Bilateral intergovernmental agreements (IGAs) relating to the Foreign Account Tax Compliance Act (FATCA) and entered into by the U.S. government reduce the reach of FATCA's withholding tax regime, including the reach of that regime as applied to non-U.S. taxpayers. The validity of these IGAs has been questioned. Yet IGAs have a strong case for binding status as valid congressional-executive agreements or treaty-based agreements. In addition, regardless of IGAs’ status as international agreements, they should bind the U.S. government as valid administrative guidance.Frederic Behrens (law student) published Using a Sledgehammer to Crack a Nut: Why FATCA Will Not Stand, abstract:
The Foreign Account Tax Compliance Act (FATCA) became law in 2010 and is an important development in combatting income tax evasion. Under FATCA, American individual and corporate taxpayers must provide comprehensive information to the Internal Revenue Service (IRS) regarding foreign bank accounts. In addition, a more controversial part of FATCA requires foreign banks to report directly to the IRS certain information about financial accounts held by American taxpayers.
These drastic changes in American tax policy are alarming to the international financial community. International banks are forced to implement expensive compliance programs to satisfy the information reporting requirements. An increasing number of foreign financial institutions will no longer want any involvement with American citizens or investments. Furthermore, Americans living abroad might be forced to denounce their American citizenship in order to gain access to insurance and basic banking options.
In response to the unilateral imposition of FATCA, foreign governments and banks may lobby for its repeal. This Comment examines factors in the global movement to repeal FATCA and suggests several workable solutions that would be agreeable to the United States and foreign nations. Specifically, this Comment suggests how investment income withholding and increased IRS enforcement actions are a better solution to prevent income tax evasion.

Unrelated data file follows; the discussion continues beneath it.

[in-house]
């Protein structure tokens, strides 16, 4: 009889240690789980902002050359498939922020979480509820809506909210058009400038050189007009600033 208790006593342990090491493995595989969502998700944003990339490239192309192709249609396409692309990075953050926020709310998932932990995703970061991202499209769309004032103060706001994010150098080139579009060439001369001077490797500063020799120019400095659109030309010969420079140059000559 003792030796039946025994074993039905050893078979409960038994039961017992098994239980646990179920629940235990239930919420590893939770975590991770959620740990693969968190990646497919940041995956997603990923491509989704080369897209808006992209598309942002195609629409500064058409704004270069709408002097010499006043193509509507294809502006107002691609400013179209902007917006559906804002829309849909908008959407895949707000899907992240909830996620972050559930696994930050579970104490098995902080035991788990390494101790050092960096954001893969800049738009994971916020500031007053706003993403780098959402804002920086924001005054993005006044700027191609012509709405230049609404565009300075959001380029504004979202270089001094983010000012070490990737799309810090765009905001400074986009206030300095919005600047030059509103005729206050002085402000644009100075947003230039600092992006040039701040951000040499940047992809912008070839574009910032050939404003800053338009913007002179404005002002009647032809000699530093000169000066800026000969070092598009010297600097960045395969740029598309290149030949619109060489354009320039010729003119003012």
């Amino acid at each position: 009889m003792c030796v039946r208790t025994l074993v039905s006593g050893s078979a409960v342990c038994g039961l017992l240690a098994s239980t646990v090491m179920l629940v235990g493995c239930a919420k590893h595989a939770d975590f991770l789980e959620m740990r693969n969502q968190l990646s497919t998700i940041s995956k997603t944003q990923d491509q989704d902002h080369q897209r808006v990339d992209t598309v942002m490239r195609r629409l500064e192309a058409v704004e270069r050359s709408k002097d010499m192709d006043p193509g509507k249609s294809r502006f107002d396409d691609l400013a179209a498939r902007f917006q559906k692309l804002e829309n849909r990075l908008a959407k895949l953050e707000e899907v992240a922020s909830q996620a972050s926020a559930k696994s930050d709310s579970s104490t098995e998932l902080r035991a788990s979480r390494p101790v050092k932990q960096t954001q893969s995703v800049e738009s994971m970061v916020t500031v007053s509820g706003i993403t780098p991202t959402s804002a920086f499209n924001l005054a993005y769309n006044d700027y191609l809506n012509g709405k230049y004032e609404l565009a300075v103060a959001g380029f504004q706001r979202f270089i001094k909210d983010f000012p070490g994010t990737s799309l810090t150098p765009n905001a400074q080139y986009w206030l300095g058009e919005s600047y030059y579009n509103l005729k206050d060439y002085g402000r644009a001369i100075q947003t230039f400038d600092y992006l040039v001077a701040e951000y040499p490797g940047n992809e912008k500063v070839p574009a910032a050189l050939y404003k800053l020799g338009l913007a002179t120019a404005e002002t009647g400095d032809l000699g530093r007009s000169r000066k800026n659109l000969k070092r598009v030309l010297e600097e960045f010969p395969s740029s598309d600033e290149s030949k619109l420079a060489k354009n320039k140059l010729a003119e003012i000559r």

And Itai Grinburg delivered a new paper at NYU, entitled Emerging Countries and the Taxation of Offshore Accounts, abstract:
A new international regime in which financial institutions function as cross-border tax intermediaries is emerging. The contours of that regime will be established during a narrow window of opportunity over the span of the next few years. The resulting regime will have especially important consequences for emerging countries. A uniform, multilateral automatic information exchange system would improve both these jurisdictions’ ability to tax the offshore accounts of their residents and their capacity to tax certain domestic-source income from capital.
Interestingly, multinational financial institutions’ and emerging countries’ concerns with the emerging international regime are largely aligned. As a result, they may find that they are improbable allies in the battle over taxing offshore accounts. With the G-20 as an agenda-setter and international financial law as the model, a governance structure for an automatic information exchange regime that could be useful to emerging countries’ tax administrations and lower multinational financial institutions’ compliance costs could materialize. The paper explores the necessary architecture, as well as steps emerging countries may take to help that architecture develop.Many different perspectives emerging. Have I missed any recent scholarship? Please do bring it to my attention if so.